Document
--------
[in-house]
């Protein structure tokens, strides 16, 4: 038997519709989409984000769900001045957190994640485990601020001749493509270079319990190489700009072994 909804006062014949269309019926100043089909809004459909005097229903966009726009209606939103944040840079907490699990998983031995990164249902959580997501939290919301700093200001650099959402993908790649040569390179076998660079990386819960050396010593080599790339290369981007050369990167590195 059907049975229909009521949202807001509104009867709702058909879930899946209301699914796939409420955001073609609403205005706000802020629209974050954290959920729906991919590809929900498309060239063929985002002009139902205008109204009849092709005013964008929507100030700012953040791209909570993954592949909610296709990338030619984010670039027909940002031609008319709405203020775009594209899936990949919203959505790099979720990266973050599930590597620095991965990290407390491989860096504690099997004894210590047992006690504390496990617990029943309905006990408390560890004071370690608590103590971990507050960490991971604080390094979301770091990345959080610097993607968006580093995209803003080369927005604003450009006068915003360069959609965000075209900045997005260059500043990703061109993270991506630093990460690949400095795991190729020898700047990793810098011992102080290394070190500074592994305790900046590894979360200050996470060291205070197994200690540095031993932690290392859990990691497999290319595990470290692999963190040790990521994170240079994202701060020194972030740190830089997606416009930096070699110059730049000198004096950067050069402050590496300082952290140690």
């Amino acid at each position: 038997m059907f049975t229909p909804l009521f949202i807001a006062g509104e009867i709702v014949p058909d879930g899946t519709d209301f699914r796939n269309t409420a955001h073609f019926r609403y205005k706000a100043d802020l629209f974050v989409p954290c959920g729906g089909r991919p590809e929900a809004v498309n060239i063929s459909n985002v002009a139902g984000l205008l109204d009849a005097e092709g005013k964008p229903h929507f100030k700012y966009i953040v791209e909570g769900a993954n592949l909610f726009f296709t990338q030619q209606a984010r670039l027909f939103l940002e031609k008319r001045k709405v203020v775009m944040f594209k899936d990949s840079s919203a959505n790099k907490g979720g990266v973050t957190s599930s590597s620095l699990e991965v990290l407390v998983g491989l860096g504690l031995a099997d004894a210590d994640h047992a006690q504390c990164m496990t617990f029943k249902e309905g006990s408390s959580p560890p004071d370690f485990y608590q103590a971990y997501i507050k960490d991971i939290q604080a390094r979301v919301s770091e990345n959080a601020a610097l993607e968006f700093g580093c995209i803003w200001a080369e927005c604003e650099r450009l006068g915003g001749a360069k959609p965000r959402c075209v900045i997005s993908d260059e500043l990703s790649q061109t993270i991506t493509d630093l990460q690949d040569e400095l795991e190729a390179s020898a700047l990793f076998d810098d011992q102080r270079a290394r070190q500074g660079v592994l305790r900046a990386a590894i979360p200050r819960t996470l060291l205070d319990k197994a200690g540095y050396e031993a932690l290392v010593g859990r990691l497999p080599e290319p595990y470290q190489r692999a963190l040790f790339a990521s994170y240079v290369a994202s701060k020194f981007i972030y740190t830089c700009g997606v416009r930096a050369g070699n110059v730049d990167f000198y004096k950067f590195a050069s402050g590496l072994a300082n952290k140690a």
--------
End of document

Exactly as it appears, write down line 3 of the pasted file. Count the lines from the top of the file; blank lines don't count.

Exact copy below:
């Amino acid at each position: 038997m059907f049975t229909p909804l009521f949202i807001a006062g509104e009867i709702v014949p058909d879930g899946t519709d209301f699914r796939n269309t409420a955001h073609f019926r609403y205005k706000a100043d802020l629209f974050v989409p954290c959920g729906g089909r991919p590809e929900a809004v498309n060239i063929s459909n985002v002009a139902g984000l205008l109204d009849a005097e092709g005013k964008p229903h929507f100030k700012y966009i953040v791209e909570g769900a993954n592949l909610f726009f296709t990338q030619q209606a984010r670039l027909f939103l940002e031609k008319r001045k709405v203020v775009m944040f594209k899936d990949s840079s919203a959505n790099k907490g979720g990266v973050t957190s599930s590597s620095l699990e991965v990290l407390v998983g491989l860096g504690l031995a099997d004894a210590d994640h047992a006690q504390c990164m496990t617990f029943k249902e309905g006990s408390s959580p560890p004071d370690f485990y608590q103590a971990y997501i507050k960490d991971i939290q604080a390094r979301v919301s770091e990345n959080a601020a610097l993607e968006f700093g580093c995209i803003w200001a080369e927005c604003e650099r450009l006068g915003g001749a360069k959609p965000r959402c075209v900045i997005s993908d260059e500043l990703s790649q061109t993270i991506t493509d630093l990460q690949d040569e400095l795991e190729a390179s020898a700047l990793f076998d810098d011992q102080r270079a290394r070190q500074g660079v592994l305790r900046a990386a590894i979360p200050r819960t996470l060291l205070d319990k197994a200690g540095y050396e031993a932690l290392v010593g859990r990691l497999p080599e290319p595990y470290q190489r692999a963190l040790f790339a990521s994170y240079v290369a994202s701060k020194f981007i972030y740190t830089c700009g997606v416009r930096a050369g070699n110059v730049d990167f000198y004096k950067f590195a050069s402050g590496l072994a300082n952290k140690a």